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Matthews v. University of Alaska, Fairbanks (11/8/96), 925 P 2d 1052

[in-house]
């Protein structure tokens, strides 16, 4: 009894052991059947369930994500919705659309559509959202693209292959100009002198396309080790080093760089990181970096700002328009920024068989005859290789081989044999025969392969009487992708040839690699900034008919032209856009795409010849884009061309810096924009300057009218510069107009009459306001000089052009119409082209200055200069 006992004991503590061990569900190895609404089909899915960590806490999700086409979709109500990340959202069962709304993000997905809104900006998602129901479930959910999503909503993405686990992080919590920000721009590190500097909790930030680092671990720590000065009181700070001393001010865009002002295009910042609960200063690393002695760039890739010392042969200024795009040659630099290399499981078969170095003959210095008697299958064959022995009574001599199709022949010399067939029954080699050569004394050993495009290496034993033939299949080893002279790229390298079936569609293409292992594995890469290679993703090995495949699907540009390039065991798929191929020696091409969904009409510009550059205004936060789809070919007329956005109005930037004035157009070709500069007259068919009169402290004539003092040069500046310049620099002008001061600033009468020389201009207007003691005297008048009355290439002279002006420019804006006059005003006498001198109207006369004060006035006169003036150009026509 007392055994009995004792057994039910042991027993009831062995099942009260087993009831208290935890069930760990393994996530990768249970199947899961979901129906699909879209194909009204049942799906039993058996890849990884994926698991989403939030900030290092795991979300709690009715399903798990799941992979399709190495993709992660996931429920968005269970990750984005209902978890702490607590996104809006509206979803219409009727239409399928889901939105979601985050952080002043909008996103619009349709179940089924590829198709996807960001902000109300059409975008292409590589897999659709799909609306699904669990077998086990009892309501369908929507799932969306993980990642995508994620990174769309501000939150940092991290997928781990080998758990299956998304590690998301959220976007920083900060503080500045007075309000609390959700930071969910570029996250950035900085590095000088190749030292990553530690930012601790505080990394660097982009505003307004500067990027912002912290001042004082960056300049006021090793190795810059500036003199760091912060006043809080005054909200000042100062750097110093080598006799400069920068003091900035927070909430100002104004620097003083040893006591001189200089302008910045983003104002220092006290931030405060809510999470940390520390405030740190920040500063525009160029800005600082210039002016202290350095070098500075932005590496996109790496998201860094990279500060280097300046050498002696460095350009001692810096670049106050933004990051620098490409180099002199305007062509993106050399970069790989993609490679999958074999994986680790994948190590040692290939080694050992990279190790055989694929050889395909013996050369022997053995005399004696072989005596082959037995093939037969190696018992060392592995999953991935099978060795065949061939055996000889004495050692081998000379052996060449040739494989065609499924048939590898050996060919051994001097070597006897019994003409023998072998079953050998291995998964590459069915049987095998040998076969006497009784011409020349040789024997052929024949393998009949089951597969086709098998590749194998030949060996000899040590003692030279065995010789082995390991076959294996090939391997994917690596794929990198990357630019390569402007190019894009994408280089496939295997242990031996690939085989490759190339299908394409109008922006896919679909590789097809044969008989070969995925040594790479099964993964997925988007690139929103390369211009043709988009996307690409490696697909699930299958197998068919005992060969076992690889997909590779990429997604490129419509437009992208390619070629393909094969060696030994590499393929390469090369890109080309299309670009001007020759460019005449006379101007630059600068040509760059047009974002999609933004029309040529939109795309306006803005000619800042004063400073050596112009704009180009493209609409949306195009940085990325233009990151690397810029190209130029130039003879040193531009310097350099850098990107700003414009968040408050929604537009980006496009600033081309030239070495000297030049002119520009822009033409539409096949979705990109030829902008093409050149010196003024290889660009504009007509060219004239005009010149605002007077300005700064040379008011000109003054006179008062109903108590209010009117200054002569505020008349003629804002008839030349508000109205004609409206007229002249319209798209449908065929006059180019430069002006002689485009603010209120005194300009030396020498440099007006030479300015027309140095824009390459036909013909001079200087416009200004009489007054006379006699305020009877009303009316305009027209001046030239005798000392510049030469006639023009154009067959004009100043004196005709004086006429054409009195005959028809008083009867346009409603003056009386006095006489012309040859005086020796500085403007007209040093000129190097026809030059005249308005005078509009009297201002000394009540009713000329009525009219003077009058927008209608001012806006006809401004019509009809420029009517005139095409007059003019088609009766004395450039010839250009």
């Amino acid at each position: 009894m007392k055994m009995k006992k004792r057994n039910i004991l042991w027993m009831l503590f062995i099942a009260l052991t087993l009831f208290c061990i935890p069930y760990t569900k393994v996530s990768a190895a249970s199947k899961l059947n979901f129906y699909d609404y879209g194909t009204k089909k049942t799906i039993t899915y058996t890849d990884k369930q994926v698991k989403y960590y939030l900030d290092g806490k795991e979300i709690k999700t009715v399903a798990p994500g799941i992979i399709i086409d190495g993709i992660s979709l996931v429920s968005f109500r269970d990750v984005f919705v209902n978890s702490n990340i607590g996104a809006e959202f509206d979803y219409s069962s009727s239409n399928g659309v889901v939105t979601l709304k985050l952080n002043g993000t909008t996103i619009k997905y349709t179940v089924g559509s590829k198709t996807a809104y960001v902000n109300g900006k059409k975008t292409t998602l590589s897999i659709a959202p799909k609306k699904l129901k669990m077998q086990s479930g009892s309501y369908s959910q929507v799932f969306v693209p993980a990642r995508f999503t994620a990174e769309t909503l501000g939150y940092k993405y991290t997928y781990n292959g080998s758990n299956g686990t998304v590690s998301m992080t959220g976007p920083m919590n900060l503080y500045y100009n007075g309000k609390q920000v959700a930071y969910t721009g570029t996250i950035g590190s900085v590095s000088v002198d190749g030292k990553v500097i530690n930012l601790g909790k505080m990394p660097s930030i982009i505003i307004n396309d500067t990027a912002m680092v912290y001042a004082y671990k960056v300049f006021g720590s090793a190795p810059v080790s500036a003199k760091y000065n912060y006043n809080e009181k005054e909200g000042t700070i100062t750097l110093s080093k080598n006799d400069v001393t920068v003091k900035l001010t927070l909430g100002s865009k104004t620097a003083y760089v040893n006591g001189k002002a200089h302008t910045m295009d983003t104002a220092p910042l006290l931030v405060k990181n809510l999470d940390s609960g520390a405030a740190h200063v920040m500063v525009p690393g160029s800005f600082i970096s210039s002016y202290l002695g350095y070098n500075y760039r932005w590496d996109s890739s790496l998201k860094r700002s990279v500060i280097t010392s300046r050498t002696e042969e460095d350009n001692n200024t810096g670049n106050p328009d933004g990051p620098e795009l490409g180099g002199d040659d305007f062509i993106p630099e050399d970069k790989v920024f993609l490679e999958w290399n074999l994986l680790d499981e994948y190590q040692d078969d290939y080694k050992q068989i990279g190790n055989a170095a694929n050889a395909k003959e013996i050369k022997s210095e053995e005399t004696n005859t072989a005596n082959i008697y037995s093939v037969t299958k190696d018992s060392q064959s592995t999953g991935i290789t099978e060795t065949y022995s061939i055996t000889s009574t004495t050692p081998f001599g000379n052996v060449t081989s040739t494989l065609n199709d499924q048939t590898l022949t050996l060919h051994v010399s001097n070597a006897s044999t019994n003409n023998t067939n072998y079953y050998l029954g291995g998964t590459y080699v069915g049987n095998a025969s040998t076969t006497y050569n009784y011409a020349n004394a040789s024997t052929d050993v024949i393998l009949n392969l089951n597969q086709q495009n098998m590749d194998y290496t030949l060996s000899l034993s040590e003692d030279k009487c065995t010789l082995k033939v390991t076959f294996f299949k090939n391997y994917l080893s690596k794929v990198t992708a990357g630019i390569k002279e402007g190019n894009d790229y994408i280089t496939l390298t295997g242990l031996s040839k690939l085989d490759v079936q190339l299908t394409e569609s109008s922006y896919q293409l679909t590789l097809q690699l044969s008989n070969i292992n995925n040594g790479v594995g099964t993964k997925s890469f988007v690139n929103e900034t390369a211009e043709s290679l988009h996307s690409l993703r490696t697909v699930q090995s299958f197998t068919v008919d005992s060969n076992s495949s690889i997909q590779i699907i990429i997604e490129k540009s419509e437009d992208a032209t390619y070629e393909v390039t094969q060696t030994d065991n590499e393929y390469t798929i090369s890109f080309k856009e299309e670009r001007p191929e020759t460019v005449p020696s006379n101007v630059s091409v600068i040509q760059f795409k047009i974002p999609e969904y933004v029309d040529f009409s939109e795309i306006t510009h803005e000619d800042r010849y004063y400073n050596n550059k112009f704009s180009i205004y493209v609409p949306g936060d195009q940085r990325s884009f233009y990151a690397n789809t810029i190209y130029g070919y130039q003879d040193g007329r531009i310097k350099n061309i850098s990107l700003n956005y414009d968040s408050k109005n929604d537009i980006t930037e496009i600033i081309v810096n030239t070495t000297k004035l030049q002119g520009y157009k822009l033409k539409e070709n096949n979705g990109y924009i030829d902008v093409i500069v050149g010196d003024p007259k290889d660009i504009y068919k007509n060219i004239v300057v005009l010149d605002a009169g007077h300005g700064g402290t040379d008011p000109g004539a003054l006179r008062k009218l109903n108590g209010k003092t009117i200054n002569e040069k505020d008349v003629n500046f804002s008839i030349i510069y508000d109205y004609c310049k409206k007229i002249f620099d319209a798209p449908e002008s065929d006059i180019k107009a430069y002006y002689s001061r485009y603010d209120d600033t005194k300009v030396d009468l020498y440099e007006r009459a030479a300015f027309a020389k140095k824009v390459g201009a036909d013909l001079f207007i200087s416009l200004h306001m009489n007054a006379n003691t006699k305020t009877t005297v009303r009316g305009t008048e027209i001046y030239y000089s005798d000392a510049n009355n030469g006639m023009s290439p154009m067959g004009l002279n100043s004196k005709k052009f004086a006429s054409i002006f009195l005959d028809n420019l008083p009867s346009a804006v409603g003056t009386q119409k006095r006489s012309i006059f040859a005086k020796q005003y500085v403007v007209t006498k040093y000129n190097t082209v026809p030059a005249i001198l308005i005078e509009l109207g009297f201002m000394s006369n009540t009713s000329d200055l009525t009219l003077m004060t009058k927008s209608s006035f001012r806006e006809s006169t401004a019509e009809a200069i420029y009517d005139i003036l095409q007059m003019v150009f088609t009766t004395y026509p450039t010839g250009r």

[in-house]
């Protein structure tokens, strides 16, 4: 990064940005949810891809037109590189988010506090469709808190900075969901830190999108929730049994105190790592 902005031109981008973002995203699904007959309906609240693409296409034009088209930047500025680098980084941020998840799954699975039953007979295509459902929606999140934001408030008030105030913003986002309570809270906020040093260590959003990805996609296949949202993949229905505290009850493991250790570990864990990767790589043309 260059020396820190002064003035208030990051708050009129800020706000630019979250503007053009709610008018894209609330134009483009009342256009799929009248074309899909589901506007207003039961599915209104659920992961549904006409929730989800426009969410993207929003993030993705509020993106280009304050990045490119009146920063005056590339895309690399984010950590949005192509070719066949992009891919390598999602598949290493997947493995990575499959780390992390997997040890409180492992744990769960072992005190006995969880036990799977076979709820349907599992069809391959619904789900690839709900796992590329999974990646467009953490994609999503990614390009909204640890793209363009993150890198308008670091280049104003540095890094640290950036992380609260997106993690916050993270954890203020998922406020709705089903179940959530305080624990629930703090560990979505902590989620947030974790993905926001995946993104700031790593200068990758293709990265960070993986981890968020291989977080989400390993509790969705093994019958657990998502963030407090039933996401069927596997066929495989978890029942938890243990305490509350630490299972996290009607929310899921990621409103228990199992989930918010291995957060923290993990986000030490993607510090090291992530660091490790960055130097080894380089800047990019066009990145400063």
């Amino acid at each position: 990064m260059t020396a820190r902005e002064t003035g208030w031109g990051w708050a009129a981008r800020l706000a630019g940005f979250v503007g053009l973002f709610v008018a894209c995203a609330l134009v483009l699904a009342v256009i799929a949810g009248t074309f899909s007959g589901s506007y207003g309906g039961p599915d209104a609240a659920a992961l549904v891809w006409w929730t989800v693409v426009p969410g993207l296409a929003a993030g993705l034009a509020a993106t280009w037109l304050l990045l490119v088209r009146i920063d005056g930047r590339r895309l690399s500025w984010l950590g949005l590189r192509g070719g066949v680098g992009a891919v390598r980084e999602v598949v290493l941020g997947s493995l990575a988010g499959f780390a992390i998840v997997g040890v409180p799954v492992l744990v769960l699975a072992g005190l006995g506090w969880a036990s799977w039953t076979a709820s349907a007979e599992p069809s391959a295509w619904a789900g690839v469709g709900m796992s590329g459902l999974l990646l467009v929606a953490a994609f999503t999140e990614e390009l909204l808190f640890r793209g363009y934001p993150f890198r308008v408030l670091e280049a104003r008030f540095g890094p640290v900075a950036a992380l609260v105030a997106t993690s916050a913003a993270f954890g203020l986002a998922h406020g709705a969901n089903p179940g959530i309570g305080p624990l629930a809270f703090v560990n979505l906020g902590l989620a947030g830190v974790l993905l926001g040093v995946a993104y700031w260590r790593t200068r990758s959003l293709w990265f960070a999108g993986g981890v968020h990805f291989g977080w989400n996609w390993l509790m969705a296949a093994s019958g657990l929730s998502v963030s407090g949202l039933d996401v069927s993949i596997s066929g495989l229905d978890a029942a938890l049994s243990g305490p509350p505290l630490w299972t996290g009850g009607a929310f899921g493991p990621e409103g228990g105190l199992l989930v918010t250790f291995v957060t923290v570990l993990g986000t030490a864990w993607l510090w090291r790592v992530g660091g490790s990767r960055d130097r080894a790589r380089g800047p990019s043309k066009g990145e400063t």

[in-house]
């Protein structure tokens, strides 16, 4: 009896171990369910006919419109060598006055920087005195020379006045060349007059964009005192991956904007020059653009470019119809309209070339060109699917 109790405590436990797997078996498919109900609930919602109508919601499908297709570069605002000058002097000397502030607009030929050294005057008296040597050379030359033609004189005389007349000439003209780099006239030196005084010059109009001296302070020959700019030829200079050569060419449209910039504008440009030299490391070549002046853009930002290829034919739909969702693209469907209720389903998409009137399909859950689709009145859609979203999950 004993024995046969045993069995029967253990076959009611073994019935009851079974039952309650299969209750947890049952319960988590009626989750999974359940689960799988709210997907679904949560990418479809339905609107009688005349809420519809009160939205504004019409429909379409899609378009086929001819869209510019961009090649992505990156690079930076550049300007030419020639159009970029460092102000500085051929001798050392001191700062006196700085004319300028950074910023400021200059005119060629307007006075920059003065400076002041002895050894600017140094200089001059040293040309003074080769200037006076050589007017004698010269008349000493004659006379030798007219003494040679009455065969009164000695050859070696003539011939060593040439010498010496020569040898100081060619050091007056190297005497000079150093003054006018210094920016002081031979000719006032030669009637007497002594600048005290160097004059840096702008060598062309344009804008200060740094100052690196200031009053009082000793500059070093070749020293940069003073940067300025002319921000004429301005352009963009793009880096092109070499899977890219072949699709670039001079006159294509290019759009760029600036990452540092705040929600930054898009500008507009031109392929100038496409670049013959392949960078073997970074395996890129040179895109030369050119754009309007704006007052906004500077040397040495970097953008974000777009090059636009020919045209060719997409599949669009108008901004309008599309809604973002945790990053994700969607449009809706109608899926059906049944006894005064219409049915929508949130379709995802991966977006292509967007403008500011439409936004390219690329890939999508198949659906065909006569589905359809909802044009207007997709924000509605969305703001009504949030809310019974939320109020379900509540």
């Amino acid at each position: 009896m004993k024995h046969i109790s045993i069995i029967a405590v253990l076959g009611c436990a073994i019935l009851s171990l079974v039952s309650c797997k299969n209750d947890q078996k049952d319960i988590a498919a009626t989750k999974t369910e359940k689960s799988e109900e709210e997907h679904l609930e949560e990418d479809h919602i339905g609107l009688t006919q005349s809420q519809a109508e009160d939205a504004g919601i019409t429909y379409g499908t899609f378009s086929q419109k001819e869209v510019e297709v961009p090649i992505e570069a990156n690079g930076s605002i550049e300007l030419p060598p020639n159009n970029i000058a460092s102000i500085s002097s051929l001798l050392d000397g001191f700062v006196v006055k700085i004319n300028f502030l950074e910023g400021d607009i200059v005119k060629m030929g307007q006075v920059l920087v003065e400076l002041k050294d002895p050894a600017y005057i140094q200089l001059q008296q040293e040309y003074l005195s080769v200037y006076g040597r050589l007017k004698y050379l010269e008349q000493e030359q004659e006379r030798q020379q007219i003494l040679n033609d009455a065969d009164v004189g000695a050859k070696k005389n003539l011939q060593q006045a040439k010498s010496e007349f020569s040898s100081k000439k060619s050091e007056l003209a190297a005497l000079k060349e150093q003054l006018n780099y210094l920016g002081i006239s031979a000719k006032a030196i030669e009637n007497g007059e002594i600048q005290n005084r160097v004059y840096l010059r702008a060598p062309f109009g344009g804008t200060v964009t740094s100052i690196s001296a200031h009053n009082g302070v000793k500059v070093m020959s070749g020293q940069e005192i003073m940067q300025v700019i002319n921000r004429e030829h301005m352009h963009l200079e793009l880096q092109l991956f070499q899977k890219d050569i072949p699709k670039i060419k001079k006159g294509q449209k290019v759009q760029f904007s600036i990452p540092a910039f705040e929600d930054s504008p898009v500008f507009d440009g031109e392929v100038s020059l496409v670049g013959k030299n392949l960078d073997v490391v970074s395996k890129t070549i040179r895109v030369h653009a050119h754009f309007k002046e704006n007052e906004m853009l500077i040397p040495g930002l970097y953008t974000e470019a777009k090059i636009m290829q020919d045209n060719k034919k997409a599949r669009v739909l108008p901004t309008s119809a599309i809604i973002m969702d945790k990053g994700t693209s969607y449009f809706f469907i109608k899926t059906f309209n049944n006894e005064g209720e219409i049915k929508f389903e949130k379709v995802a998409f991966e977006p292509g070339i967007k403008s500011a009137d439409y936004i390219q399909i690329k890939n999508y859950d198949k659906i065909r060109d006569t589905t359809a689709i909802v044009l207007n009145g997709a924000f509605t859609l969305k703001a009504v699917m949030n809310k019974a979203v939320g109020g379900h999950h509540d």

Notice: This opinion is subject to formal correction before publication in the Pacific Reporter. Readers are requested to bring errors to the attention of the Clerk of the Appellate Courts, 303 K Street, Anchorage, Alaska 99501, phone (907) 264-0607, fax (907) 264-0878. THE SUPREME COURT OF THE STATE OF ALASKA J. BRIAN MATTHEWS, ) ) Supreme Court No. S-6855 Appellant, ) ) Superior Court No. v. ) 4FA-94-1195 CIV ) UNIVERSITY OF ALASKA, ) O P I N I O N FAIRBANKS, ) ) Appellee. ) [No. 4425 - November 8, 1996] ) Appeal from the Superior Court of the State of Alaska, Fourth Judicial District, Fairbanks, Ralph R. Beistline, Judge. Appearances: Arthur Lyle Robson, Robson Law Office, Fairbanks, for Appellant. Jonathan K. Tillinghast, Simpson, Tillinghast, Sorensen & Lorensen, Juneau, for Appellee. Before: Compton, Chief Justice, Rabinowitz, Matthews, Eastaugh and Fabe, Justices. COMPTON, Chief Justice. I. INTRODUCTION J. Brian Matthews, a former employee of the University of Alaska, Fairbanks (UAF), filed a grievance disputing UAF's determination of his period of service with UAF. UAF's Grievance Council (Council) denied his request for a hearing. On appeal, the superior court affirmed the Council. Matthews appeals. We affirm. II. FACTS AND PROCEEDINGS Matthews was a professor at UAF's Geophysical Institute (GI) in the early 1980's. He took sabbatical leave in England during the 1983-84 academic year. (EN1) In February 1984 Matthews requested an extension of his leave. UAF denied his request. It informed Matthews that if he did not return he would be required to repay the salary and benefits he had received while on sabbatical. Matthews did not return to UAF. Juan Roederer, Director of GI, informed Matthews in August 1984 that he considered Matthews to have abandoned and resigned from his position effective June 30, 1984. (EN2) In March 1985 Matthews received a benefits projection from the State's Division of Retirement and Benefits (DRB), which included Matthews's contract salary for the 1983-84 academic year as one of the three years used in computing his average salary. In early 1993, Matthews applied to begin receiving his retirement benefits. On the basis of information it received from UAF-GI, DRB determined that Matthews was not entitled to credit for the 1983-84 academic year because he had not returned to UAF following his sabbatical. Therefore, it used an earlier, less remunerative year in computing Matthews's three highest years' salary average. It computed his retirement benefits correspondingly. DRB informed Matthews of its determination in March 1993. Over the next several months, Matthews exchanged correspondence with DRB, the President of UAF, and Patty Kastelic, Executive Director of the University of Alaska Statewide Office of Human Resources, as he continued to press his case for inclusion of the salary and service credit from 1983-84 in the computation of his retirement benefits. In June 1993 Kastelic informed Matthews that his 1983-84 academic year contract salary was not used in calculating the three years' average because he had not earned the salary projected in the contract; (EN3) thus, 1983-84 was not one of his three highest- pay years. She further wrote, "I regret that you have so long misunderstood the details of your three highest years of income credit . . . . Unfortunately, all timelines for internal appeal of this issue have long passed and any grievance would now be found untimely." Matthews continued to pursue his claim with Kastelic. In an August 12, 1993 letter to Matthews, Kastelic confirmed that his earnings for the 1983-84 academic year properly were excluded from the salary average calculation. She also confirmed that he was not entitled to service credit for his sabbatical leave because he never returned to UAF. However, she acknowledged that UAF had erred in not refunding to Matthews the retirement contributions he had made during the period for which service credit was subsequently denied. Kastelic included with her letter a check for the full amount of his contributions, $5797.74. She informed him that the letter was her final disposition of the matter and UAF's internal grievance process allowed him forty-five days to file a grievance. (EN4) She enclosed a copy of UAF's grievance policy. On September 2 Matthews sent a response to Kastelic, which read in part: "This is formal notification that I intend to appeal to the grievance committee as offered in your letter." However, he did not file his request for a hearing with the Council until February 9, 1994, approximately 120 working days from the date of Kastelic's letter and eighty days beyond the deadline. His request included no explanation for the delay. On March 2 the Council informed Matthews that it had denied his request for a hearing because it was untimely. (EN5) On April 5 the Chancellor of UAF informed Matthews that she accepted the Council's determination that his grievance was untimely, and dismissed his grievance on that basis. On appeal to the superior court, Appellate Rule 602(a)(2), the court affirmed the Council on the ground that Matthews had waived the right to challenge the Council's decision by failing to address on appeal its timeliness determination. The superior court further concluded that the Council's decision not to waive the deadline to appeal was not an abuse of discretion. Matthews appeals on three grounds. First, he argues that his request for a hearing was not untimely because it was unclear that the forty-five-day time limit for requesting a grievance hearing had begun to run with Kastelic's August 12, 1993 letter. Second, he argues that this court's precedents require UAF to decide Matthews's grievance on the merits. Finally, Matthews argues that UAF should be estopped from demanding his compliance with the timeliness provisions of the grievance policy because UAF also failed to comply with these provisions. (EN6) III. DISCUSSION A. Standard of Review When the superior court acts as an intermediate court of appeal, no deference is given to the superior court's decision; we independently review the merits of an administrative determination. Handley v. State, Dep't of Revenue, 838 P.2d 1231, 1233 (Alaska 1992). We review an agency's decision not to extend a filing deadline for abuse of discretion. See Mortvedt v. State, DNR, 858 P.2d 1140, 1142 n.4 (Alaska 1993); Forquer v. State, Commercial Fisheries Entry Comm'n, 677 P.2d 1236, 1244 (Alaska 1984). B. The Council Did Not Abuse Its Discretion by Denying Matthews's Request for a Hearing. 1. The grievance policy's deadlines are clear; Kastelic clearly informed Matthews that they had begun to run. Alaska Statute 14.40.170(b)(1) provides that "[t]he Board of Regents may adopt reasonable rules, orders, and plans with reasonable penalties for the good government of the university and for the regulation of the Board of Regents." Consistent with this grant of authority, the Board has adopted a grievance policy for the resolution of disputes involving university employees. See McGrath v. University of Alaska, 813 P.2d 1370 (Alaska 1991). The Board of Regents' grievance policy outlines a multi- step process for the resolution of grievances. Step 1 involves attempts at informal resolution "at the lowest administrative level having the authority to resolve the matter." Step 2 involves informal presentation of the grievance to the Step 1 respondent's "immediate supervisor." Step 3 of the policy provides that "[i]f the grievance is not resolved in Step 2, and the grievant elects to proceed with the grievance, the grievant shall present a written request for a hearing to the grievance council." Step 3 further provides: The request to the grievance council for a hearing shall be made within 15 working days of receipt of the response from the supervisor in Step 2, or within 45 working days of the occurrence giving rise to the grievance, or within 45 working days of the date on which the grievant has learned, or should reasonably have learned, of such occurrence, whichever is later. In our view, this language clearly provides that the longest Matthews reasonably could have expected to have to file his request was forty-five working days from the date of the final Step 2 response. Matthews argues that his request for a hearing was not untimely because it was unclear to him that Step 2 of the grievance process had been closed by Kastelic's August 12, 1993 letter. Matthews states: The letter was from Patty Kastelic, executive director of the Statewide Office of Human Resources. Nowhere in the letter, or elsewhere, have we found any indication that Patty Kastelic was the alter-ego for either Neta Stilkey or the head of the Geophysical Institute on the Fairbanks Campus. Ms. Kastelic was, in fact, according to her representations and stationary [sic], from a different grievance system (Statewide Services), and a stranger to the grievance system as it involved this grievance. If Professor Matthews is to follow the terms of the Grievance Rules, Ms. Kastelic is a non- sequitur and has no effect on the grievance process. The argument is without merit. Kastelic's letters clearly demonstrate that she was an employee of UAF, not "from a different grievance system,"and that she was thoroughly familiar with Matthews's case. Moreover, the argument is disingenuous in light of Matthews's September 2 response to Kastelic's August 12 letter: "This is formal notification that I intend to appeal to the grievance committee as offered in your letter."(EN7) 2. There is no precedent or policy mandating the relaxation of deadlines which have been inexcusably ignored. Matthews argues that policy and precedent "favor resolution on the issues rather than on procedural technicalities." While we have held that the refusal to relax a deadline for appeal can constitute an abuse of discretion, we have done so where no clear final order existed, or where the final order did not specify the time period for filing an appeal. (EN8) Neither circumstance is present here. Kastelic stated clearly that her August 12 letter represented her final disposition of the matter and that Matthews' next step was to seek review before the Council. Both Kastelic's letter and the grievance policy she included with it state that the grievant has forty-five days within which to request a hearing before the Council. For the grievance process to function effectively, UAF must be free to establish reasonable procedural rules and to demand reasonable compliance with them. Under the circumstances presented in this case, we are not persuaded that there is any reason based on policy or precedent for requiring UAF to relax its deadlines and address the merits of Matthews's claim. 3. UAF's failure to meet policy deadlines does not estop it from requiring Matthews's reasonable compliance with the deadlines. Matthews argues that UAF should be estopped from requiring compliance with the timelines established in the grievance policy because UAF did not follow them. Specifically, he argues that he did not receive a response to his Step 2 appeal, (EN9) notice of the Council's determination, or notice that the Chancellor had accepted the Council's recommendation to dismiss his request within the deadlines set out in the grievance policy. Matthews offers no authority in support of this argument, and his argument is without merit. IV. CONCLUSION The Grievance Council did not abuse its discretion in finding that Matthews's request for a hearing was untimely filed. The judgment of the superior court is AFFIRMED. ENDNOTES: 1. Matthews's sabbatical was originally scheduled for the 1982-83 academic year, but was delayed. 2. In his letter to Matthews, Roederer stated: "As far as I know, your accrued retirement benefits are fully vested . . . . [I]f you . . . complete and return the enclosed personnel forms, I will do my best to insure that you promptly receive any amounts which may be due you for accrued leave, retirement fund refunds, etc." Matthews apparently completed the retirement forms in September 1984; he did not then receive any retirement fund refund. Citing his service to UAF, UAF did not seek reimbursement for the salary it had paid Matthews during his sabbatical leave. 3. While on sabbatical Matthews received full pay, but only for the half-year ending December 31, 1983. 4. Kastelic's letter reads in part: In view of the fact that you did not know the accurate details of your retirement credit, I now believe that it is appropriate for you to pursue a review through the University of Alaska's internal grievance process if you should choose to do so. I am including a copy of the policy. Given the prolonged and disjointed nature of the relevant correspondence this year, I will support your request for an extension of timelines beyond the forty-five days indicated in this policy. Please note that it is the responsibility of the grievance council to grant or deny an extension and also to determine "whether there is a reasonable likelihood that the matter complained of was a violation, misinterpretation, or improper application"of a Board of Regents policy or a university regulation. . . . This letter represents my final comments on this matter. If you choose to grieve I encourage you to do so immediately as I believe the necessary documentation to review your claim is complete. 5. The Council reported that it would have considered Matthews's request, even though untimely filed, had he submitted it close to the 45-day deadline. Although untimeliness was the principal basis for the Council's decision, the decision did not address the merits of Matthews's case. The decision states: You should also be aware that the council discussed your request before deciding that it was not timely. Several aspects of this case were discussed, but the one that kept surfacing was the fact that University Regulations required that your salary should have been refunded to the University when you chose not to return from sabbitical [sic] leave. Had this regulation been enforced, there would have been no question that FY84 was not to be counted toward your retirement, and presumably there would be no basis for your grievance. 6. UAF argues that Matthews has waived his right to challenge the superior court's finding of waiver because he did not contest the issue in his points on appeal or his opening brief to this court. Further, it argues that the superior court correctly concluded that Matthews had waived the right to challenge the Council's decision by failing to address the Council's timeliness determination in his appeal to the superior court. Because our review of the propriety of the Council's decision leads us to conclude that this appeal can be decided on that basis, we do not address UAF's waiver arguments. 7. In his reply brief to the superior court, Matthews argued that his request for hearing was timely filed because his September 2, 1993 letter to Kastelic was a notice of appeal and request for hearing. He apparently has abandoned this argument. Matthews's September 2 letter does not satisfy the minimum requirements for a request for a hearing established by the Regents' policy, and it was delivered to Kastelic, rather than to the Council as stipulated in the policy. 8. See Owischek v. State, Guide Licensing and Control Board, 627 P.2d 616, 622 (Alaska 1981), in which the court stated: Where an agency's determination of a case is expressed otherwise than in a formal order, the "finality"of such informal expressions, for purposes of judicial review, depends, it seems, upon what characterization best serves the equities of the case. A letter or other informal expression, if it is apparently intended to stand as a determination of a pending matter, may sometimes be considered a final order if the party seeking the appeal treats it as such. But if the party receiving such informal advice from an agency does not realize that it is intended as a definitive order, and delays filing an appeal until (after the expiration of the normal period for seeking review) he is later apprised of its intended significance, it is held that the appeal should not be dismissed as being filed too late. Id. (quoting 2 Frank E. Cooper, State Administrative Law 592-93 (1965)); see also Manning v. Alaska Railroad Corp., 853 P.2d 1120, 1123-24 (Alaska 1993). For an example of a case in which the court upheld the superior court's refusal to relax a deadline for appeal, see Powers v. State, Public Employees Retirement Board, 757 P.2d 65, 67-68 (Alaska 1988) (dismissal of an appeal filed four days past deadline not error). 9. The Regents' policy provides that the supervisor responding to the grievant at Step 2 "shall investigate the grievance . . . and respond to the grievant in writing within ten (10) working days from the date the grievance was presented." Consistent with his argument that Step 2 of the grievance process never closed, see III.B.1., supra, Matthews argues that the Step 2 "designated supervisor has failed to respond to grievant at all, let alone within the ten day working period set forth by [the Regents' policy]." From what can be gleaned from the record, it appears that Matthews's last communication with Kastelic prior to her August 12 letter was on July 3, an interval of approximately 25 working days. Thus, it appears Kastelic's response was approximately 15 days late according to the timeline established in the Regents' policy. In her August 12 letter, Kastelic did not refer to the deadline for her response. However, she wrote: Once again I apologize for the delay of my response. Your inquiry has involved many people and it has taken me more time than anticipated to address all of the questions you and others have asked and to document the answers.